California's economy and state budget are in the toilet.
The CSU is facing midyear budget cuts, and the administration's response has been to freak the heck out. The Chancellor's office just announced last week that for the first time in its history, the CSU system will turn away eligible students. I think this means the CSU is violating the education code of the state, which specifies that the CSU's mission, as the people's university, is to teach the top 1/3 of high school graduates across the state. If CSU turns away eligible students, I think it could be legally liable. I'd be really interested to see someone sue over it.
Apparently the plan of action on our campus, presented by the administration, is to cut part-time faculty. The part-time faculty teach 315 classes this year, mainly general education classes required to graduate, rather than in majors. Furthermore, the plan is being hatched in secrecy, which is partly why I'm writing about it here. I figure there are CSU lurkers.
The administration has been holding meetings with department chairs to tell them to cut sections of classes and eliminate part-time faculty. But, and here's the tricky part, they have to keep teaching the same number of students. They'll achieve this by stuffing more students into remaining classes.
But there are freaking obvious problems with this plan. For one thing, many classes are being taught at capacity for the classroom. When everybody shows up for my morning Professional Ethics classes, there are no empty seats. I can't accommodate more students in those classes. Plus, as my colleagues Dan pointed out this afternoon, there are fire regulations at stake here too. If the room has a capacity of 45, it has a capacity of 45, period.
It also makes little sense to think that tenure-track faculty will really be able to teach more than they already do. In most departments, they teach 8 courses a year, which is really high for college teaching by tenure-track faculty (my teaching load is 10 per year, but CFA buys 1 of my classes from the university in exchange for the vastly more work than a course would require that I do for CFA).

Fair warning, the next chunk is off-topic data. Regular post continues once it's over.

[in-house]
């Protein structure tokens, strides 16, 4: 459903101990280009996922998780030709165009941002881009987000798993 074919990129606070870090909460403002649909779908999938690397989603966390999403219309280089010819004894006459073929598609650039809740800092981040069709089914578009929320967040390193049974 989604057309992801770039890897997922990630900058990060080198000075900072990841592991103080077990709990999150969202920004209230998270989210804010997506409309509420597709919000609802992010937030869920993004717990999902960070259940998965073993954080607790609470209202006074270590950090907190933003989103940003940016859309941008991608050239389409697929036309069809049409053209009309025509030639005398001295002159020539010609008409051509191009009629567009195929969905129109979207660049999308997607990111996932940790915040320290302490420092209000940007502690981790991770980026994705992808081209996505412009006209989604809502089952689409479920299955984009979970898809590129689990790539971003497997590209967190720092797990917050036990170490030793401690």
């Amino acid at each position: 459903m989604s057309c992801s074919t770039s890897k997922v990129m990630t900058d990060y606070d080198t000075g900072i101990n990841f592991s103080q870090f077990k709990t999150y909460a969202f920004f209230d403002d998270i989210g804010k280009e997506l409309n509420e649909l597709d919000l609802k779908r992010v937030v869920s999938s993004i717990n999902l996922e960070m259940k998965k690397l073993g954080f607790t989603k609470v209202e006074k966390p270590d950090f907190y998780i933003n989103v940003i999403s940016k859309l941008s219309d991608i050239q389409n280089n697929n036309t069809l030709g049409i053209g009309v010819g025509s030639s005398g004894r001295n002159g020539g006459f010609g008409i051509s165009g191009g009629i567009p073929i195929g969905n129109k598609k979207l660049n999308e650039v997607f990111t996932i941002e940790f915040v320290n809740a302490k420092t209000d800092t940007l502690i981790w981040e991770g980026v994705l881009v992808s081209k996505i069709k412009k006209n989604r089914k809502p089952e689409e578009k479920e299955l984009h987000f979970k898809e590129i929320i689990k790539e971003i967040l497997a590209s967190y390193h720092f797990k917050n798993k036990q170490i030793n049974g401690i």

And then the big one. Our students are not "traditional" four-year college students (almost no students in the US are, any more). They typically have work and family obligations, commute to school either 2 or 3 days a week, and need their class schedules to fit their lives' schedules as well as their academic needs. Cutting class sections will make it more difficult, and in some cases impossible, for them to continue to advance to their degrees.
Plus, plus, plus: While it's taking them longer to graduate, they may be asked to pay non-state-support fees for the same classes, taught off the state books. AND AND AND the longer they take to graduate, the more it costs them, and the longer the credit crisis goes on, the less access they have to student aid or even loans.
So there you have it. The university plans to fix their budget problem by way of an unworkable solution based on faulty assumptions about scheduling, the lives of students, the work of faculty, the ongoing state budget and financial crisis. Aside from that, of course, it's perfectly alright, provided you're completely uncaring about the people who work for you.